When markets trade sideward’s or slowly trend down, investors must alter their approach to make the best of the opportunity. Often, this phase comes after a new high has been touched and the markets begin to lose momentum. When markets are unable to sustain the momentum, they slide gradually. But, investors expect the markets to touch the highs again. What actually happens could well be the reverse as markets struggle to regain momentum. The market then tends to trend downwards and is unable to regain the upward momentum. The culprit in such situations is either slowing investment flows or soaring paper supply. The Indian markets will be tested on both counts in the coming months and it will be interesting to see where the markets settle. The spate of IPO’s, FPO’s, preferential issues, rights issues and disinvestments will keep the investors too busy to look at the secondary markets. When issuances become one too many, they tend to grab investor attention and divert money from the secondary markets into new issues. This leads to a slow downtrend in the secondary markets and trends become extremely stock specific. For investors wanting to get into the markets or raise their participation, this phase is a great opportunity. One must keep himself fully focused on value as a decision tool. Buy where you see value and stick to value as the investment decision variable.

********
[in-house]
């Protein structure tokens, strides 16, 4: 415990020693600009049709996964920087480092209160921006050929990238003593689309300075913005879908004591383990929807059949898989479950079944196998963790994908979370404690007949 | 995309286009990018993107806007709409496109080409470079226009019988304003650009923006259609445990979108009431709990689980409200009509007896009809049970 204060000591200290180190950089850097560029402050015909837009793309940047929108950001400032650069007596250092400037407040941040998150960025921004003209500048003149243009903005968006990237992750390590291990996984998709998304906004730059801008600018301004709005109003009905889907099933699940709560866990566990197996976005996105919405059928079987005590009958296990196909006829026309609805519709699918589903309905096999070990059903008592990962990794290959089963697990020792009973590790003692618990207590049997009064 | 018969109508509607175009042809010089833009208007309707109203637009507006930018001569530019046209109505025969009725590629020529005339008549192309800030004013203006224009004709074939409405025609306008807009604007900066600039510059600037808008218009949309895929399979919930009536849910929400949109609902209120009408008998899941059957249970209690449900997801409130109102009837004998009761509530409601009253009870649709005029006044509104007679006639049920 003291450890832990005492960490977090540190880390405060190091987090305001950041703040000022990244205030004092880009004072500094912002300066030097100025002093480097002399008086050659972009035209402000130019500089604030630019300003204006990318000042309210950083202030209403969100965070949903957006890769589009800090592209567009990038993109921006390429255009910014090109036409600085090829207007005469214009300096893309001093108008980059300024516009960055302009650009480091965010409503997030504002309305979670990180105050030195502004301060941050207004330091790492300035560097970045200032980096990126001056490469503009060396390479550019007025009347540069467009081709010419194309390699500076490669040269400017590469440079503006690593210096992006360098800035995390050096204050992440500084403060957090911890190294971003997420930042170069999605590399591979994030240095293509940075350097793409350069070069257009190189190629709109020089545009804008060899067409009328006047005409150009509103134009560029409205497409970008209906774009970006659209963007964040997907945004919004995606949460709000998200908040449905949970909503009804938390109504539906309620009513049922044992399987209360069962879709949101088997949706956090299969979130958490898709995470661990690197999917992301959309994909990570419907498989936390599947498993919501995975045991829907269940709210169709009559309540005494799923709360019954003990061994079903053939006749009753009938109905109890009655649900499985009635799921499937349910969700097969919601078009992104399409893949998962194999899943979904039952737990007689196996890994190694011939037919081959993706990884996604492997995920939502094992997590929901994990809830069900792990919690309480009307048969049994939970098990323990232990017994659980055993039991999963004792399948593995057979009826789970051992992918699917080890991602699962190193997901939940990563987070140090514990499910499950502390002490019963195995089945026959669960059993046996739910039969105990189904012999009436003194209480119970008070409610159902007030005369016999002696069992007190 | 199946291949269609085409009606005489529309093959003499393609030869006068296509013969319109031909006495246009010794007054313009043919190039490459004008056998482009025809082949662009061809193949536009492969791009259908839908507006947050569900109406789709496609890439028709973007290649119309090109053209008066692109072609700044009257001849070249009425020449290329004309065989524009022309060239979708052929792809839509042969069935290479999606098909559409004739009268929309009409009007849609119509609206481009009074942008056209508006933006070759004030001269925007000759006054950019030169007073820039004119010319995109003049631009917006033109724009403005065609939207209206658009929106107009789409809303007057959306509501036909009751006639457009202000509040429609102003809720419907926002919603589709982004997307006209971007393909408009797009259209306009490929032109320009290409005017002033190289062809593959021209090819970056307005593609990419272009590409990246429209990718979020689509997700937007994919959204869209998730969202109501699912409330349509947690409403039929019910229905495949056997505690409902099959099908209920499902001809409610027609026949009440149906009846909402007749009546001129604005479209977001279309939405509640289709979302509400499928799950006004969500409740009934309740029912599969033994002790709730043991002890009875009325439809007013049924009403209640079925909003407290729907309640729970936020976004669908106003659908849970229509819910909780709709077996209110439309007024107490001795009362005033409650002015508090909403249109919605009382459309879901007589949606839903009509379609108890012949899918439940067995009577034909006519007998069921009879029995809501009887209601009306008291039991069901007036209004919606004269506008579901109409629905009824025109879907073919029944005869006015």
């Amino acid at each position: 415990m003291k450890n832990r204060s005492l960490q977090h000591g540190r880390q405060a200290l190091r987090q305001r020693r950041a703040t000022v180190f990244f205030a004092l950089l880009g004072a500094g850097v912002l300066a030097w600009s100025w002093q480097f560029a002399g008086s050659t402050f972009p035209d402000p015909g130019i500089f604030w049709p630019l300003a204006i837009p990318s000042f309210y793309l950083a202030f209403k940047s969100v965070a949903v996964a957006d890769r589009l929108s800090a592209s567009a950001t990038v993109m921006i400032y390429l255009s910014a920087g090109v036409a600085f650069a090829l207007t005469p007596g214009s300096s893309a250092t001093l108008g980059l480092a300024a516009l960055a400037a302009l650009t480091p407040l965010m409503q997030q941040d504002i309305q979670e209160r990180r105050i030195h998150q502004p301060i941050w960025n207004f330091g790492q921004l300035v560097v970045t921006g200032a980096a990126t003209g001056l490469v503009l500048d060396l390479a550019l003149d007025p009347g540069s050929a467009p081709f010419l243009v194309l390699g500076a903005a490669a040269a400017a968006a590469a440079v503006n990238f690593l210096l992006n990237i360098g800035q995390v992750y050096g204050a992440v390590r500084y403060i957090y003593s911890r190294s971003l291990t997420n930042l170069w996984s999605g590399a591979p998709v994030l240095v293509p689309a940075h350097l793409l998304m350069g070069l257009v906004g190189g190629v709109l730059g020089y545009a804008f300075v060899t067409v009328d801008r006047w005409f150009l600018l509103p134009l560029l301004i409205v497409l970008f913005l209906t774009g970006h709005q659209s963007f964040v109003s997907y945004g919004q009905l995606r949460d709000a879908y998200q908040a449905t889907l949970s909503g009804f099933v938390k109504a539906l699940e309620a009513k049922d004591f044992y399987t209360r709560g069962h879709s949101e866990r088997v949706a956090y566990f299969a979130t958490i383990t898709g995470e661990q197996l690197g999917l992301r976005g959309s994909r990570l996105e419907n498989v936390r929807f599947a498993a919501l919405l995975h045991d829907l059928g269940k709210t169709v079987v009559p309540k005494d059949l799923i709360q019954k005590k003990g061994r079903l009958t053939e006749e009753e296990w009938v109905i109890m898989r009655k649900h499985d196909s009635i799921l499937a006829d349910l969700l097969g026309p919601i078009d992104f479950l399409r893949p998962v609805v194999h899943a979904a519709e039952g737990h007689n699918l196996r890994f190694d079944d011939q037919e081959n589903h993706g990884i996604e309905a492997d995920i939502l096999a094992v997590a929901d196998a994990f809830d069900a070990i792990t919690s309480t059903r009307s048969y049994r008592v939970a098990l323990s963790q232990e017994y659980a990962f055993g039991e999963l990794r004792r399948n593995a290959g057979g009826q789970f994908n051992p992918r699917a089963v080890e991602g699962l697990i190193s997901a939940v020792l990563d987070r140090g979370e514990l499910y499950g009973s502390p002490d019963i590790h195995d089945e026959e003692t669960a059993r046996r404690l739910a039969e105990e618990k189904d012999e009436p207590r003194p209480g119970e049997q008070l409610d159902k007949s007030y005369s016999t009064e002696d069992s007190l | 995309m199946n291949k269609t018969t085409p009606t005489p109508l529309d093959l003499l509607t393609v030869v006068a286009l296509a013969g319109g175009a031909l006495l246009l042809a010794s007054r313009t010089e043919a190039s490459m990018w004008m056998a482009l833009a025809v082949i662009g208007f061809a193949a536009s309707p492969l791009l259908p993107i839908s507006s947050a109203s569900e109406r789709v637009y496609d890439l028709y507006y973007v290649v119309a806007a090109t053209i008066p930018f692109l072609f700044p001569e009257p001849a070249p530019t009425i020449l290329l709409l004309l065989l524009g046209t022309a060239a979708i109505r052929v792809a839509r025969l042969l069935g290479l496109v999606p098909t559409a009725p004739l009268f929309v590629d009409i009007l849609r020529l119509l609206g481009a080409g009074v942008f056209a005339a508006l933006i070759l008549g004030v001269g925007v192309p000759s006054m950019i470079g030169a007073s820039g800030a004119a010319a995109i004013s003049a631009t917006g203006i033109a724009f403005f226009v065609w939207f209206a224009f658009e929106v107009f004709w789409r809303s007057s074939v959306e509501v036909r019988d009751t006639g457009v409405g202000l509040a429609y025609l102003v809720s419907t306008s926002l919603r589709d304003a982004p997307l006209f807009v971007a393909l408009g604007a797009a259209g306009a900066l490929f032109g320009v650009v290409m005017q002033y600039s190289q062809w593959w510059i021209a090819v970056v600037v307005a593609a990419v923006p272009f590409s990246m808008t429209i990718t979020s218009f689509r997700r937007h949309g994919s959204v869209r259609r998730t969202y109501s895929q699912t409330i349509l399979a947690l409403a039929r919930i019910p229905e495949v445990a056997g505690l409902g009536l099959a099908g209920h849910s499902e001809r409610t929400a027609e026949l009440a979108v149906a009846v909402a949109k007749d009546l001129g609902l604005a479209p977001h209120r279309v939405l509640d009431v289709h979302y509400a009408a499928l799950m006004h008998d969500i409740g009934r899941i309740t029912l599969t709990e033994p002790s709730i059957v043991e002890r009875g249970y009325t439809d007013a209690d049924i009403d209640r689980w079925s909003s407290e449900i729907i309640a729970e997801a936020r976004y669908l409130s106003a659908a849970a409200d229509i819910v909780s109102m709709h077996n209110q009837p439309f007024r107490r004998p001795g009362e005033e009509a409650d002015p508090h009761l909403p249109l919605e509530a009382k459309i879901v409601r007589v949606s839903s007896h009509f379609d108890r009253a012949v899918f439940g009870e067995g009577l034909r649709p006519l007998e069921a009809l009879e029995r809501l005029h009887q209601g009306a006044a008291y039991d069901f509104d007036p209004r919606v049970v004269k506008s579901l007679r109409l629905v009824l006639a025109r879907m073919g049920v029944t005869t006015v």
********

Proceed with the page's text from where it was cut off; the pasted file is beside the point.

“In economics things take longer to happen than you think they will, and then they happen faster than you thought they could.”- Rudiger Dornbusch